• Files in excess of 10 MB should not be sent via email.
  • Processes should not send outbound mail to more than 25 recipients at any given time.
  • The maximum number of members per mailing list is 1,500.
  • POP connections are limited to 60 per hour.
  • SMTP connections (outbound email connections) are limited to 500 per hour per server account.
  • Any mailing list over 900 emails is only allowed in off peak times such as Saturday and Sunday or from 12am to 7am CST during the week.
  • Any mailing list must be throttled so that it sends an email every 6 seconds at the very minimum. If the mailing list software you are using doesn't support throttling you must use something else. We do this as this keeps the server load from going very high and causing problems for other users. If you don't do this you will be suspended.
  • We do not allow you to send to a mailing list you were given or that you bought. This is spamming and we have zero tolerance for this.
  • Any mailing list must comply with the rules set forth by the United States of America and can be found at:
  • No Direct SMTP mailing system scripts are permitted. Mail should be relayed through the local MTA.

Cron Jobs

  • All cron jobs must be 'niced' to 15 or greater (see the Unix manpage for 'nice' for more information).
  • A cron job should not execute more frequently than once every 15 minutes.


  • Our servers should not be used as an SSH bounce point to other servers/networks.
  • You may not use the Unix 'find' command recursively on directories more than 5 levels deep.

Our Approach to Excessive Resource Usage

Resource usage is a reality of shared hosting, as the term 'shared' implies. There's a reason you pay a low per month rate for a shared hosting account, rather than the up to 1500 dollars a month price of a dedicated server, even though the space and bandwidth allotments are often mildly comparable. You're in an environment with other customers, and that carries with it certain restrictions and responsibilities. You can't manage your site with impunity, and you can't expect that, under all circumstances, you will be able to max out the bandwidth allocated to your account. There are other, more significant--albeit less tangible--limitations that can be and often are reached first.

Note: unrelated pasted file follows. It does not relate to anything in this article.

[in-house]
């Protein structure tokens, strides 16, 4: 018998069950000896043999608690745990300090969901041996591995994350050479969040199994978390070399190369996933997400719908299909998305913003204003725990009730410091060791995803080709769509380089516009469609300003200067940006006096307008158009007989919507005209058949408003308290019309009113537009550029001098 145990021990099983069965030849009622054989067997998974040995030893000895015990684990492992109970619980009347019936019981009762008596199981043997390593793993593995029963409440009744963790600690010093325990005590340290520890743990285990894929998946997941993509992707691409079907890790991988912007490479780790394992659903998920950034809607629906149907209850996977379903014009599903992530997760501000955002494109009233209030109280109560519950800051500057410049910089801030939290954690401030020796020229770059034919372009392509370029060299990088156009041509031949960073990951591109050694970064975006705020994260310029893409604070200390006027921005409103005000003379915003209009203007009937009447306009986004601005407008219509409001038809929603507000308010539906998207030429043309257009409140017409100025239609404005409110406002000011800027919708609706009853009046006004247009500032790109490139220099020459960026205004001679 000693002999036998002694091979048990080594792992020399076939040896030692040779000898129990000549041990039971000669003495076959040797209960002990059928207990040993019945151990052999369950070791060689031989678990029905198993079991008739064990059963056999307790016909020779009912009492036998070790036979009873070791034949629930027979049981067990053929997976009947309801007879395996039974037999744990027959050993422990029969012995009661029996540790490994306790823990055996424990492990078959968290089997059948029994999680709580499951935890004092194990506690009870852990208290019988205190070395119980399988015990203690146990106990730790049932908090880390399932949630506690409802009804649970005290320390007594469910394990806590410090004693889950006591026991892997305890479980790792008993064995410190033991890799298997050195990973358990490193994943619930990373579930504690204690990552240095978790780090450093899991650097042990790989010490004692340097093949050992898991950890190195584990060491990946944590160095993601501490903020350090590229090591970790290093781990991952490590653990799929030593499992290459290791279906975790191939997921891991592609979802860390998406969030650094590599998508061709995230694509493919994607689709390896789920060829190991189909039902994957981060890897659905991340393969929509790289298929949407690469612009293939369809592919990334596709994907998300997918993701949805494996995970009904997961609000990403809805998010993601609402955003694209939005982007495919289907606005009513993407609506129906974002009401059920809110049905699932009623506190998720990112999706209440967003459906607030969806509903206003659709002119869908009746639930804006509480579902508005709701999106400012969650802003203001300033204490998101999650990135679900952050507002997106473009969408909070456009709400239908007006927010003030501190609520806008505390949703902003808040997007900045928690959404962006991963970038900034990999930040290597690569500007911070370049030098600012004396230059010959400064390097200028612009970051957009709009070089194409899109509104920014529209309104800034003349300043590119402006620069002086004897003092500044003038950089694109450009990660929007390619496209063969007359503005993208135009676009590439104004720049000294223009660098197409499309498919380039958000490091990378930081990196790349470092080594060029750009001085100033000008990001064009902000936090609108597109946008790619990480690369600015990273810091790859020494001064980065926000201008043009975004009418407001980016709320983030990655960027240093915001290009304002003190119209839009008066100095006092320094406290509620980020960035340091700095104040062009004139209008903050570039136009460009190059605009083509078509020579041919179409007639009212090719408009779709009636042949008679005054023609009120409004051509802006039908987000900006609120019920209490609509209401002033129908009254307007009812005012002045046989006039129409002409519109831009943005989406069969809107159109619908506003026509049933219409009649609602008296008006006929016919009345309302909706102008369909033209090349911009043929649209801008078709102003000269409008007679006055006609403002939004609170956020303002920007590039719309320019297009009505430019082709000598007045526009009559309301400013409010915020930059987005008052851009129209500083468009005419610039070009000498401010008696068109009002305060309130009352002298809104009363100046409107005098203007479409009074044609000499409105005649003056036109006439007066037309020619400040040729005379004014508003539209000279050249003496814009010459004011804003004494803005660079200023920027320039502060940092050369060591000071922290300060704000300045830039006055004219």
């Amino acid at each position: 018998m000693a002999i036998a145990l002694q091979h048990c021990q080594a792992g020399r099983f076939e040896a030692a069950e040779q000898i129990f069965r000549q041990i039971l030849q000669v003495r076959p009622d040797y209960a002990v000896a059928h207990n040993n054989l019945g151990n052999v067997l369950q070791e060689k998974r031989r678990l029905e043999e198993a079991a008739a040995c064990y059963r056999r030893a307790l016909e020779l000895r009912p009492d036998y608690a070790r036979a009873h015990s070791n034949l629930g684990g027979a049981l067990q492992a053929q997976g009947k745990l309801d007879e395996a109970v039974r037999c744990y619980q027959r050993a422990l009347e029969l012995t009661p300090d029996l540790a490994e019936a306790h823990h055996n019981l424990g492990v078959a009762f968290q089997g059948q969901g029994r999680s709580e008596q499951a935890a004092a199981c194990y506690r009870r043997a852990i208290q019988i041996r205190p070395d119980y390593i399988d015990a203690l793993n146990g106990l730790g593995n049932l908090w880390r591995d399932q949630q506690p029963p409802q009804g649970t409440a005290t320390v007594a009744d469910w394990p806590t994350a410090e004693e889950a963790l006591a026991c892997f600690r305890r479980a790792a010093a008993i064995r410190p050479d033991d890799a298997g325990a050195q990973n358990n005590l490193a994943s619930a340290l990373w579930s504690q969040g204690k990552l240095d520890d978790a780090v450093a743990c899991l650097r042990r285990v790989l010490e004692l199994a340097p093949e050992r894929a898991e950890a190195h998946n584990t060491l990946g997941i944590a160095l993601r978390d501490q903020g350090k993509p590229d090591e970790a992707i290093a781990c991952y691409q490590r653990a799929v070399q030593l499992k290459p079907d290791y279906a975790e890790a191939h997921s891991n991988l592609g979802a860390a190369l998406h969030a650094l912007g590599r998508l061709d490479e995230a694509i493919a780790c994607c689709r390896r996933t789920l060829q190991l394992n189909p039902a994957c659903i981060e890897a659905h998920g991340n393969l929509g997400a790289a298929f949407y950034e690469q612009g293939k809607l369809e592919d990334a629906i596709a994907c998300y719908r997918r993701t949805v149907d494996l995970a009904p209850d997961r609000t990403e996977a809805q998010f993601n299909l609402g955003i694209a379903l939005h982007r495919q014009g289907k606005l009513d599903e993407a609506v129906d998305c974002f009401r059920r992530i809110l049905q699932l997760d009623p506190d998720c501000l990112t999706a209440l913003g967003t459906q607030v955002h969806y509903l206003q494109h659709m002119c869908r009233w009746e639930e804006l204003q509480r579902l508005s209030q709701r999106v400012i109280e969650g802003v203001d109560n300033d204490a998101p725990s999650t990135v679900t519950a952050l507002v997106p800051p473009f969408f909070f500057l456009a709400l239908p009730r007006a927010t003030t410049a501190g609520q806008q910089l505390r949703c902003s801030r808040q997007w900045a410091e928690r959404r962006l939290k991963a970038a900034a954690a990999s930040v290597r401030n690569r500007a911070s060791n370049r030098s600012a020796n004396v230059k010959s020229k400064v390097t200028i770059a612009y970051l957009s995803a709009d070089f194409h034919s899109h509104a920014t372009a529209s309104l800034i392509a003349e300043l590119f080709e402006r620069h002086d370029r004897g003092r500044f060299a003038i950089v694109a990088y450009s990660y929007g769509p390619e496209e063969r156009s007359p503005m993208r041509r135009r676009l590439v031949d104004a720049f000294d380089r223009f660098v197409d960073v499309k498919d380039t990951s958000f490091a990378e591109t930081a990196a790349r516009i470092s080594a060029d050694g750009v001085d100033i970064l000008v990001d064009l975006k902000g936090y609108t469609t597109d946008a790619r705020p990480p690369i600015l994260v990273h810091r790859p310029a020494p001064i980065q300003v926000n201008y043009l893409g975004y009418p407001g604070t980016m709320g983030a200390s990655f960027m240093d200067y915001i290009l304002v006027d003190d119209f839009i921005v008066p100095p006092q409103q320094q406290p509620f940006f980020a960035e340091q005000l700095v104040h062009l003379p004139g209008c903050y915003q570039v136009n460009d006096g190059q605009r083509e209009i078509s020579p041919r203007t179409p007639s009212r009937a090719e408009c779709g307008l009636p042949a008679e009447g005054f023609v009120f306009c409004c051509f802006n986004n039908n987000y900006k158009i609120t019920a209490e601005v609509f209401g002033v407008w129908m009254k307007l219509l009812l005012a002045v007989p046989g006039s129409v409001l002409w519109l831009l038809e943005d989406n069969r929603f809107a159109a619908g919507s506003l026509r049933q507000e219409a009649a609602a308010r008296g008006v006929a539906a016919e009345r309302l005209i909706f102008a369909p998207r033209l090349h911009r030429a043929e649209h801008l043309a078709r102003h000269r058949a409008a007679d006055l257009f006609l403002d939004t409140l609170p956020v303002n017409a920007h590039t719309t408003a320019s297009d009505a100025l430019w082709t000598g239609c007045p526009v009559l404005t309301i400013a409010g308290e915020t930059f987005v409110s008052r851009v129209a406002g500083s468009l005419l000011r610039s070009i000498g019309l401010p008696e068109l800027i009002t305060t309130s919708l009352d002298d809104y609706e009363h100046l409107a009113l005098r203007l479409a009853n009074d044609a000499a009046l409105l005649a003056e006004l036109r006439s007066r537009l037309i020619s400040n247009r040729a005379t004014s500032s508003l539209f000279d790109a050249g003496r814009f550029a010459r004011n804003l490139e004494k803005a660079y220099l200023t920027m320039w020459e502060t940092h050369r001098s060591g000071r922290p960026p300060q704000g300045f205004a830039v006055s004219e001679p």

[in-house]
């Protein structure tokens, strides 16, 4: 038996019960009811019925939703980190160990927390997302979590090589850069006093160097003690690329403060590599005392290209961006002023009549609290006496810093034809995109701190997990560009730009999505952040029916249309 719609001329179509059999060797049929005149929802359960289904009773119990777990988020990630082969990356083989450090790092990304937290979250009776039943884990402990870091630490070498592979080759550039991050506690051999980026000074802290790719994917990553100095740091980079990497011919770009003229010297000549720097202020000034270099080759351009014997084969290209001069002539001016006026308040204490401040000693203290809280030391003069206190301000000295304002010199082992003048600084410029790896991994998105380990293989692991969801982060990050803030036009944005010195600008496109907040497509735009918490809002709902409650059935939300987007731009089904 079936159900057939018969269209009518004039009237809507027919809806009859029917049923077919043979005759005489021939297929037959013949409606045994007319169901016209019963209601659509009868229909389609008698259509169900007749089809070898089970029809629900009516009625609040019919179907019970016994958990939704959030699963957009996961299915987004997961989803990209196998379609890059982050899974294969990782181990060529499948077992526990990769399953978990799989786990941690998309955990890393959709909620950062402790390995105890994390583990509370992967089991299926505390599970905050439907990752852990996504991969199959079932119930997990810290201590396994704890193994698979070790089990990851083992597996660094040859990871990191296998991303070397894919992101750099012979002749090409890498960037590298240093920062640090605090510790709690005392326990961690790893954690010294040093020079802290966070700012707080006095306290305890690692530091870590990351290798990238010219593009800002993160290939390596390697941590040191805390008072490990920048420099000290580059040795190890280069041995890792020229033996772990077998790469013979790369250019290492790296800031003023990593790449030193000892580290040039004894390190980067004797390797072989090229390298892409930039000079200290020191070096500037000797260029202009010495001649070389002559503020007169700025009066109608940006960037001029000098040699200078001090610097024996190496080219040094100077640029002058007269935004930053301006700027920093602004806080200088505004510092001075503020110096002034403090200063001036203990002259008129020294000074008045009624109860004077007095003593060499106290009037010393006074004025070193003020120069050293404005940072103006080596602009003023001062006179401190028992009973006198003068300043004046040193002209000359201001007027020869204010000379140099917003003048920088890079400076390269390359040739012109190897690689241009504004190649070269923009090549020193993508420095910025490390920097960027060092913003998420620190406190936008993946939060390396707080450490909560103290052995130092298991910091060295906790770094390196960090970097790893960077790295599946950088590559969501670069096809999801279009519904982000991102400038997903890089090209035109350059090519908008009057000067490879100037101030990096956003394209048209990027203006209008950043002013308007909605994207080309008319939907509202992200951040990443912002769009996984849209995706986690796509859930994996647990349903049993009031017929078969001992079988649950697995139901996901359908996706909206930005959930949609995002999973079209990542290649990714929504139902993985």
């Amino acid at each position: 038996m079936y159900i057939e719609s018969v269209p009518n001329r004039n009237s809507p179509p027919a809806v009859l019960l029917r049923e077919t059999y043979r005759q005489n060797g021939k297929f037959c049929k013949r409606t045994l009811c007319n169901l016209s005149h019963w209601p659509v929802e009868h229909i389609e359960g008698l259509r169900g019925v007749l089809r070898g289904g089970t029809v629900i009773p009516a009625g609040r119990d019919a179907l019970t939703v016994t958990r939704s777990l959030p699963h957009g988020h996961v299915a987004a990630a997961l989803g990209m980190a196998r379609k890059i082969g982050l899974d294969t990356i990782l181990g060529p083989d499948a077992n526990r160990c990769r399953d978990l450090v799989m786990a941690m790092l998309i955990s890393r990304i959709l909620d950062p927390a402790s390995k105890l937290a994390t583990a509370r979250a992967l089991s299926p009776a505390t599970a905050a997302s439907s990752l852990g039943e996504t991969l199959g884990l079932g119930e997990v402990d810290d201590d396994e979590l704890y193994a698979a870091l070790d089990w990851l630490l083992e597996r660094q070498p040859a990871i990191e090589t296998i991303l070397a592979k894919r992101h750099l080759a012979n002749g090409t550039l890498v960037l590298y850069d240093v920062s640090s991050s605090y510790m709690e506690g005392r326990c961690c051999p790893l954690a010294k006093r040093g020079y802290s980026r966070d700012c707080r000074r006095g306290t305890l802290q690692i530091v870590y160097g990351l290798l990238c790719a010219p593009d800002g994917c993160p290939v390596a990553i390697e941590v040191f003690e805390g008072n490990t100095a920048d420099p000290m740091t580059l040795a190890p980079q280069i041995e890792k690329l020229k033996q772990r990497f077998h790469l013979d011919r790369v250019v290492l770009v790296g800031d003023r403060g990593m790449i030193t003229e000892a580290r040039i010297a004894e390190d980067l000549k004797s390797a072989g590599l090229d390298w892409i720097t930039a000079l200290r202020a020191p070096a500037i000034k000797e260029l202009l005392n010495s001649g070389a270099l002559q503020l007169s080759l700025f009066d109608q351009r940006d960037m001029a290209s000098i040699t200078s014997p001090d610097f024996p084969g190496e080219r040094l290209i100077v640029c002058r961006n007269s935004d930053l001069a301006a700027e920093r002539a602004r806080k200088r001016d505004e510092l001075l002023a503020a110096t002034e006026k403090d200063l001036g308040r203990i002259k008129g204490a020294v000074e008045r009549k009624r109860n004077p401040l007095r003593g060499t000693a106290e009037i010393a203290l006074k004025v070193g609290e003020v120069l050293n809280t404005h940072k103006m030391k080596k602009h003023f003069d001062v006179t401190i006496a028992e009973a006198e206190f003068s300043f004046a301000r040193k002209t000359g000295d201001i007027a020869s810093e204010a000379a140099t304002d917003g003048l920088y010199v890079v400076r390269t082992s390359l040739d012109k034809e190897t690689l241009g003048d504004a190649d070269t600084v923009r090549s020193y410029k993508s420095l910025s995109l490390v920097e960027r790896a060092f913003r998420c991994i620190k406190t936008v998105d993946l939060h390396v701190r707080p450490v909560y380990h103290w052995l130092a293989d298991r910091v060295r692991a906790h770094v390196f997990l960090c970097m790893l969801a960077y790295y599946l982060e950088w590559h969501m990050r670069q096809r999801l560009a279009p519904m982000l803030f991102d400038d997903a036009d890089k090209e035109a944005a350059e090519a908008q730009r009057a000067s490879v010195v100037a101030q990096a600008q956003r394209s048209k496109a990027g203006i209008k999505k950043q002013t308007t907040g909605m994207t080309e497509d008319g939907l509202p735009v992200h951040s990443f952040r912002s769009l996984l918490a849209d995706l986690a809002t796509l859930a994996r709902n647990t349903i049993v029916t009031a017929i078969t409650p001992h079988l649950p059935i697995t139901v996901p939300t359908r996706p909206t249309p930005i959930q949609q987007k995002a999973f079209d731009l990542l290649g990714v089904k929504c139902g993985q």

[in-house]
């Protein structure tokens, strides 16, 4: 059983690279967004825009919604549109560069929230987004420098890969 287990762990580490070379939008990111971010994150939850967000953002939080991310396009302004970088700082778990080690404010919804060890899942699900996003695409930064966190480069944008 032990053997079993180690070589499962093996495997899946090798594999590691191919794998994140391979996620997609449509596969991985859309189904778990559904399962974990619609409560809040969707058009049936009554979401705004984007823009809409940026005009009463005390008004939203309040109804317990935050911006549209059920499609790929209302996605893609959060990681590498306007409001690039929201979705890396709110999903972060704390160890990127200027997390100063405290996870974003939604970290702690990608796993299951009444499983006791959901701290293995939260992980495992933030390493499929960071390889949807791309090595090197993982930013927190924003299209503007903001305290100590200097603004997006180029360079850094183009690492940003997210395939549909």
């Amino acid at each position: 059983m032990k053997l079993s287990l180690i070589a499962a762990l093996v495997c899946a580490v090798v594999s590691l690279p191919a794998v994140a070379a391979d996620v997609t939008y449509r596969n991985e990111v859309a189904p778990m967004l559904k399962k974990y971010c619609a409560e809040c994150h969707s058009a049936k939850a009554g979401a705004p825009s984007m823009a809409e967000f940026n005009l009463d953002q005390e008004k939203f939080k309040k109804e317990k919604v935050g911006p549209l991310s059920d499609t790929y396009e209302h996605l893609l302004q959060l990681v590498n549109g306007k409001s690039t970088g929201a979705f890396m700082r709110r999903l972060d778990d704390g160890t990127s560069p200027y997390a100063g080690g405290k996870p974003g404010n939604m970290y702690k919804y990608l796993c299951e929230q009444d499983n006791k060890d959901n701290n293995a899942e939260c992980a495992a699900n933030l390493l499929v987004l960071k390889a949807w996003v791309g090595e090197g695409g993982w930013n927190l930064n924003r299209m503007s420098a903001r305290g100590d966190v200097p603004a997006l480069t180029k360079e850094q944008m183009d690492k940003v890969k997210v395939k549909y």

Perhaps the most important thing to remember is that the a large bandwidth quota is not, by any stretch of the imagination, to trick customers into thinking that they can host any site under the sun on our servers for a low monthly rate. It should not be seen as a guarantee that you will be able to push the envelope of bandwidth per month on your shared hosting account. Even on many dedicated servers, unless your site is properly designed and optimized, you probably wouldn't be able to use that much bandwidth. You should see the bandwidth quota as more of an indication so that bandwidth will probably not be a primary factor in determining whether your account belongs in a shared hosting environment. Similarly, many providers offer unmetered bandwidth, meaning that they don't even bother tracking sites' bandwidth usage. But you can be certain that their lack of a hard bandwidth limit is not tantamount to a claim that their shared hosting accounts are suitable for hosting any and all websites. To the contrary, it is a very good indication that they use other factors to determine whether a site belongs on a shared hosting account.

Once again, our motivation for choosing such a large bandwidth(s) limit was, as described above, to indicate to customers that we're not overly concerned about your site's bandwidth usage. To make the assumption that because we are not concerned about bandwidth usage that we are not concerned about any of your site's resource usage would be a logical fallacy.

As a shared hosting provider, we have a responsibility to ensure that all sites have access to their fair share of the server's resources when needed. The fact of the matter is that some sites just don't belong on a shared hosting account, and we would be remiss in our duties if we allowed them to remain on our servers. You can expect any responsible hosting provider to do the same.